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Can we solve this integral using a good change of variable?

The integral is:

$$\int\frac{1}{x^2(x-1)^3}\mathrm{d}x$$

I know how to solve using the way of decomposition, but is there another way?

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    $\begingroup$ $z=\frac{1}{x}-1$ $\endgroup$ – Hari Shankar Oct 28 '17 at 7:48
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Your integral is of general forms called Differential Binomial. There are just 3 possible cases in which you can express the integral as elementary functions (see this). According to it, what the other answer suggested is applicable. It means that you can think on $$t=-1+x.$$ In fact, $a=-1,b=1,p=-3,m=-2$ while $(m+1)/n=-1\in\mathbb{Z}.$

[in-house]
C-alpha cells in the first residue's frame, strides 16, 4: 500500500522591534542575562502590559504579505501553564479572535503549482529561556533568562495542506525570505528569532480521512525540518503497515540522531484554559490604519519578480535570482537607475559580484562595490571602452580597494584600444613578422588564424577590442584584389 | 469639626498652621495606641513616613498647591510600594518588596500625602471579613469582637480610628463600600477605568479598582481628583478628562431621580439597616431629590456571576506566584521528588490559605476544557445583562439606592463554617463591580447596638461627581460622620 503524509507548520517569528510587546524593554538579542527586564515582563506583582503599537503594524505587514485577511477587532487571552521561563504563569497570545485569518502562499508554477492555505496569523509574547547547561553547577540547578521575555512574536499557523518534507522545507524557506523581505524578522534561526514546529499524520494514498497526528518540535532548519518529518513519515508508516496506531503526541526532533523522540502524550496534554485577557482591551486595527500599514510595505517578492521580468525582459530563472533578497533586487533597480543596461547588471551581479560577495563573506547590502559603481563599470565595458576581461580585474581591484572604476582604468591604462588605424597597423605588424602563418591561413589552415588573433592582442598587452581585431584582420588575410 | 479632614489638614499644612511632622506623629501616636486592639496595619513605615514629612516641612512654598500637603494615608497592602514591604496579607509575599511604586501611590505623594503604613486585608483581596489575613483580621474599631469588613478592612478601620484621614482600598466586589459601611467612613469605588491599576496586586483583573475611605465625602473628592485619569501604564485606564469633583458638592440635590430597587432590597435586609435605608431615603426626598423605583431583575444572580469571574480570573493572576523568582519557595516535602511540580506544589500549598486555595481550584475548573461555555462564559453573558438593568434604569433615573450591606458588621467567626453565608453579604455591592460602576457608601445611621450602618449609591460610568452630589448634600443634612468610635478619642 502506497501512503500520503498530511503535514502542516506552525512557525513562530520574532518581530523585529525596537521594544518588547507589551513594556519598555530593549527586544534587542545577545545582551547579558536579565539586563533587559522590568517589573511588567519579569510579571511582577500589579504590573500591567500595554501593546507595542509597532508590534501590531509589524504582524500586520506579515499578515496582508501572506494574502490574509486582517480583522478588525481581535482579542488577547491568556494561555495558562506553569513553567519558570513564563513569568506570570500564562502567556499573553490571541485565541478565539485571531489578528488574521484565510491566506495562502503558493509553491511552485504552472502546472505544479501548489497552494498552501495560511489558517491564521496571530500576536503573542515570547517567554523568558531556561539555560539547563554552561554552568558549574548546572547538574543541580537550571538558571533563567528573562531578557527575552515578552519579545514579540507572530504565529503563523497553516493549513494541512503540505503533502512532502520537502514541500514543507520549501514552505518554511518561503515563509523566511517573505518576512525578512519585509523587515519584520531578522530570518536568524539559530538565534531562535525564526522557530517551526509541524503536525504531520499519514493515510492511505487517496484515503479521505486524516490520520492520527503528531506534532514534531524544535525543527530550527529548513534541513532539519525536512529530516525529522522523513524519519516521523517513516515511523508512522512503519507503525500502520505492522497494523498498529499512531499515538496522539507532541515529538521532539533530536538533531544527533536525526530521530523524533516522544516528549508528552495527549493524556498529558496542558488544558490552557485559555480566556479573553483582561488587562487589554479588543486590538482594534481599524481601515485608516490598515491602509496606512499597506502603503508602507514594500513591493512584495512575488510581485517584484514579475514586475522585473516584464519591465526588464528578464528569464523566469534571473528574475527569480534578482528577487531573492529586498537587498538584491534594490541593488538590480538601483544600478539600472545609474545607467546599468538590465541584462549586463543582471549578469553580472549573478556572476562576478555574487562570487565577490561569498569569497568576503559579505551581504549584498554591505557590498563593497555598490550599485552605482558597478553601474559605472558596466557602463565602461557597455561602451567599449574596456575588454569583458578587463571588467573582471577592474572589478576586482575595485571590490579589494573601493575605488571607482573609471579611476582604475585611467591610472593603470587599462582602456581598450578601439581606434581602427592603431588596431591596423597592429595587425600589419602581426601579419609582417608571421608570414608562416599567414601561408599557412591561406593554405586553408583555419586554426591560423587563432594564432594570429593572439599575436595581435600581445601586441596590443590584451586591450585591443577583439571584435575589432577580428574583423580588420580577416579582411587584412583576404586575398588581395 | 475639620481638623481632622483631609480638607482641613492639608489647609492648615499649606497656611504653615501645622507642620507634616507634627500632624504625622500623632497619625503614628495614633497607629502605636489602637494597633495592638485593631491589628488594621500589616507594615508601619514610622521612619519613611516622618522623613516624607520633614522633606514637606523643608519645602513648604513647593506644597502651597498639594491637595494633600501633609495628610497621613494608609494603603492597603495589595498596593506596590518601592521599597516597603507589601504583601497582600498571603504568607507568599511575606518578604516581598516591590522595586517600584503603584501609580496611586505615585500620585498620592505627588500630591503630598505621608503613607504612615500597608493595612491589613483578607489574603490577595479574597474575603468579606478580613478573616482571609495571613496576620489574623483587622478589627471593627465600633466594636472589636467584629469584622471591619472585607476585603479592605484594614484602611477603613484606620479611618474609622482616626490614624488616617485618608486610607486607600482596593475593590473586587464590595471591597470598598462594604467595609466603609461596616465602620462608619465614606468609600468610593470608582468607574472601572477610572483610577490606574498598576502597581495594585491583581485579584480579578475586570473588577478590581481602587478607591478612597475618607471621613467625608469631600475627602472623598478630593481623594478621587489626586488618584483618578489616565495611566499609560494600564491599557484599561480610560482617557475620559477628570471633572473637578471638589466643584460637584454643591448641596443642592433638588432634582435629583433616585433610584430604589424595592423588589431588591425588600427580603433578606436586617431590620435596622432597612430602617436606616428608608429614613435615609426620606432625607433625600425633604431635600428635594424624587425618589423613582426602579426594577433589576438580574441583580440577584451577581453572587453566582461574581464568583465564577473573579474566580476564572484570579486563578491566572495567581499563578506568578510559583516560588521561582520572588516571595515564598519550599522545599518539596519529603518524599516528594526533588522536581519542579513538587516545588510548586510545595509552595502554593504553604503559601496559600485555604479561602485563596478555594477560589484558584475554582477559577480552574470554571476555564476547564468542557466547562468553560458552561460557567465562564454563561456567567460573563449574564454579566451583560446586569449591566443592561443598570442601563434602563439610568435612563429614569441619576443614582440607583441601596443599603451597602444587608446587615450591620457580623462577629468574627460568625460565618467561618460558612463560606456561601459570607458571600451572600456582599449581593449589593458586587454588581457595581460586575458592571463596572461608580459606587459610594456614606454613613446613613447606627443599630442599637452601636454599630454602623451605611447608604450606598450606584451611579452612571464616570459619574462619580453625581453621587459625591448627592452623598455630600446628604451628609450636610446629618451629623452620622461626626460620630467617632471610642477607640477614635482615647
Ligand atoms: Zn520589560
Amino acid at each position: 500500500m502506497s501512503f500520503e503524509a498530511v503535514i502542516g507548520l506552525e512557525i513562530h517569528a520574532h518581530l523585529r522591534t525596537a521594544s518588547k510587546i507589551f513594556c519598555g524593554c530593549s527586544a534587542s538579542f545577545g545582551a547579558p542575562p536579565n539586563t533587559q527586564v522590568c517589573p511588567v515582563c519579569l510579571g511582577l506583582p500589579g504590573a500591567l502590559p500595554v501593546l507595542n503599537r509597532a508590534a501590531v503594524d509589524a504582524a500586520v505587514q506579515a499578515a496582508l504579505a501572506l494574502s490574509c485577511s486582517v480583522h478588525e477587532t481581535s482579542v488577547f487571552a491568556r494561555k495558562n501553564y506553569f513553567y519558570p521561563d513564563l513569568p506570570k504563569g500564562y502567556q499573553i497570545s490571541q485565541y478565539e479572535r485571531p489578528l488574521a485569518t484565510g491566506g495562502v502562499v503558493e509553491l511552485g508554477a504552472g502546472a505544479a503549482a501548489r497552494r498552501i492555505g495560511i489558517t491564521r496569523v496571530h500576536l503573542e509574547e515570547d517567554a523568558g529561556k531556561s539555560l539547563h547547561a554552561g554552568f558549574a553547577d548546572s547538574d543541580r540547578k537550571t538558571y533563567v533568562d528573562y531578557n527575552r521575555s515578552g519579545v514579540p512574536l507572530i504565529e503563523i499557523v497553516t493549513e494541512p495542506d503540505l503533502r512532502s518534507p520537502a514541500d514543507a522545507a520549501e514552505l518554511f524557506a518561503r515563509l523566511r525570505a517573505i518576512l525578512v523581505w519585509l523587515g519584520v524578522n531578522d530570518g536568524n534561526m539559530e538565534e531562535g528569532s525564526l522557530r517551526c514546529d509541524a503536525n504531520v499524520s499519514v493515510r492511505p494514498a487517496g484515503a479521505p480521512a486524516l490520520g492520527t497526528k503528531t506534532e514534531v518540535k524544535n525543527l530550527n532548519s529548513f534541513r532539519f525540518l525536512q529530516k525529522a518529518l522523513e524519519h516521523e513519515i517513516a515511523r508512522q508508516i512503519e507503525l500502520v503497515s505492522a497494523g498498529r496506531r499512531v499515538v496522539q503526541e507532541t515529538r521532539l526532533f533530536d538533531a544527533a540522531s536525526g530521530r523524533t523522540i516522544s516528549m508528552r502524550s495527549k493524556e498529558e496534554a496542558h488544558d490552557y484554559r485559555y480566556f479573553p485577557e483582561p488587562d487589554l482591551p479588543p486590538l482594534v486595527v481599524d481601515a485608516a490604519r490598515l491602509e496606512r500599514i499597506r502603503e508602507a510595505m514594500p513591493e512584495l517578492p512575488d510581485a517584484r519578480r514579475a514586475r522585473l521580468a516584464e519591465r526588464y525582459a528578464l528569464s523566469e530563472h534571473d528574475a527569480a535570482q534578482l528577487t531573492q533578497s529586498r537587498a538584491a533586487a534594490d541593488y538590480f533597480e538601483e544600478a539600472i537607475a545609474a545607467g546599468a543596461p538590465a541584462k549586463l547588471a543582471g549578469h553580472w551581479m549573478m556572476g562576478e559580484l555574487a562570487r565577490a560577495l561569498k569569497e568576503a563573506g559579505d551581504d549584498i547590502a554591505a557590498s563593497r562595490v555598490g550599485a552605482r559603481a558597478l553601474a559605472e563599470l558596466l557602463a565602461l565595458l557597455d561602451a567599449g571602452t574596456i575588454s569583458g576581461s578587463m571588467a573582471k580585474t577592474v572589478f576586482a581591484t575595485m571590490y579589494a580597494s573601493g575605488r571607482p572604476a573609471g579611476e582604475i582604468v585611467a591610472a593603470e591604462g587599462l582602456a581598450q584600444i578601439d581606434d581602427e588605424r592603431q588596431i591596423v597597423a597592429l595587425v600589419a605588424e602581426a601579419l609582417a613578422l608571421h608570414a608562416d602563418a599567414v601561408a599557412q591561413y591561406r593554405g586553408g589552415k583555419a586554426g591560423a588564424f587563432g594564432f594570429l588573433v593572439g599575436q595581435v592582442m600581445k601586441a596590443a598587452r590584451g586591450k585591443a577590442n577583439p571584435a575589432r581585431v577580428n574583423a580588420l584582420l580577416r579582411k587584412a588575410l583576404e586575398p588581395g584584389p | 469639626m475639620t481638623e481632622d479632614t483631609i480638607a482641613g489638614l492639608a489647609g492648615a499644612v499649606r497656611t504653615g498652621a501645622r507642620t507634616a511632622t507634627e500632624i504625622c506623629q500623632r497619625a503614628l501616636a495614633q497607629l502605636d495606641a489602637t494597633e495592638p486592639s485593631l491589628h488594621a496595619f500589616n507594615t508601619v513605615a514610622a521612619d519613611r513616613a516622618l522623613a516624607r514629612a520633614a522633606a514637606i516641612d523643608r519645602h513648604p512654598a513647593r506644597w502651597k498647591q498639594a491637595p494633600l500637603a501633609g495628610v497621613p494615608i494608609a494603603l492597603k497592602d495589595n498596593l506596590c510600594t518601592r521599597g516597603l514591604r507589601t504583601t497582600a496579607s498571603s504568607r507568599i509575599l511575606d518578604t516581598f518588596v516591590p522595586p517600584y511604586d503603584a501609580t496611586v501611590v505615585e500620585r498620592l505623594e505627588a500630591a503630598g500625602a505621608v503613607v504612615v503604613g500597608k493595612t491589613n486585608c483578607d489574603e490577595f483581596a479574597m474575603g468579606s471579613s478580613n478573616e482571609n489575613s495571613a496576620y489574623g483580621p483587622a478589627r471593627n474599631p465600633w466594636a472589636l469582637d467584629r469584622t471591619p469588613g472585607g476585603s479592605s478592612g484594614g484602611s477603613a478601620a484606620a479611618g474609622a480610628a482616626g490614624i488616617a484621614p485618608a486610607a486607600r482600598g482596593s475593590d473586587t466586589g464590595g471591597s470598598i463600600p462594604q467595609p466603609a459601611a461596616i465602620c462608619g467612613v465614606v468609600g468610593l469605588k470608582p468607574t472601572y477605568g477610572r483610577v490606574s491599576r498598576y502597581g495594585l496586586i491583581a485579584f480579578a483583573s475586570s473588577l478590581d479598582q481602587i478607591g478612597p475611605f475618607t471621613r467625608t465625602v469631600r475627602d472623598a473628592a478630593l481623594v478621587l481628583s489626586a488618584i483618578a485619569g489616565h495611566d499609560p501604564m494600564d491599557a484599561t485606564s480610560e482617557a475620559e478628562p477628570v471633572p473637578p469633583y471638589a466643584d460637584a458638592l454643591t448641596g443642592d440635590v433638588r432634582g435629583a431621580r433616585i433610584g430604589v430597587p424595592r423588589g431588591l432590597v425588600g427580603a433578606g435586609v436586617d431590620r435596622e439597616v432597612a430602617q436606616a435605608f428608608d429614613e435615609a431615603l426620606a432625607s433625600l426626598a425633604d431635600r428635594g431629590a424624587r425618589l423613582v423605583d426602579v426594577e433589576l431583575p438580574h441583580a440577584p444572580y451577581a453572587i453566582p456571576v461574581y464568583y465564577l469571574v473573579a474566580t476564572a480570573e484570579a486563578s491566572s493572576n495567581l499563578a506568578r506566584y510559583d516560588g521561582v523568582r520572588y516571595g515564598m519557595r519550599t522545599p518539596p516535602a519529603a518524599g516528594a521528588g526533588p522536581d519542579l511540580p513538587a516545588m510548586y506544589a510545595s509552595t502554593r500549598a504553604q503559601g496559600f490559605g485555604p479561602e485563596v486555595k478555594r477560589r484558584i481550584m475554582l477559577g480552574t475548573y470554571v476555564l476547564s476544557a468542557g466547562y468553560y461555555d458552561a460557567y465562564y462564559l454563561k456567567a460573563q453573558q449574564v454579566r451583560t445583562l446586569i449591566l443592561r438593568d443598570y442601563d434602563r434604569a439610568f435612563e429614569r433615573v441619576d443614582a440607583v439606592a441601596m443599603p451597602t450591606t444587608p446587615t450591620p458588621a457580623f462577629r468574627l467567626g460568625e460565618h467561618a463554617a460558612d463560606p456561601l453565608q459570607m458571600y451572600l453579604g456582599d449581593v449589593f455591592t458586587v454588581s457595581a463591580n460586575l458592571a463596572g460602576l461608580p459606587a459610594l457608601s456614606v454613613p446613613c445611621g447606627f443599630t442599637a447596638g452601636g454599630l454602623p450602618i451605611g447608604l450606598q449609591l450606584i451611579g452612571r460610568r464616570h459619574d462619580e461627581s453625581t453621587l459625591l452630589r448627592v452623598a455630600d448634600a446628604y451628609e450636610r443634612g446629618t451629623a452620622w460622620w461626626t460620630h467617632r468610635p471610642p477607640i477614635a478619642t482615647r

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use that $$\frac{1}{x^2(x-1)^3}=\left( x-1 \right) ^{-3}-2\, \left( x-1 \right) ^{-2}-{x}^{-2}+3\, \left( x-1 \right) ^{-1}-3\,{x}^{-1} $$

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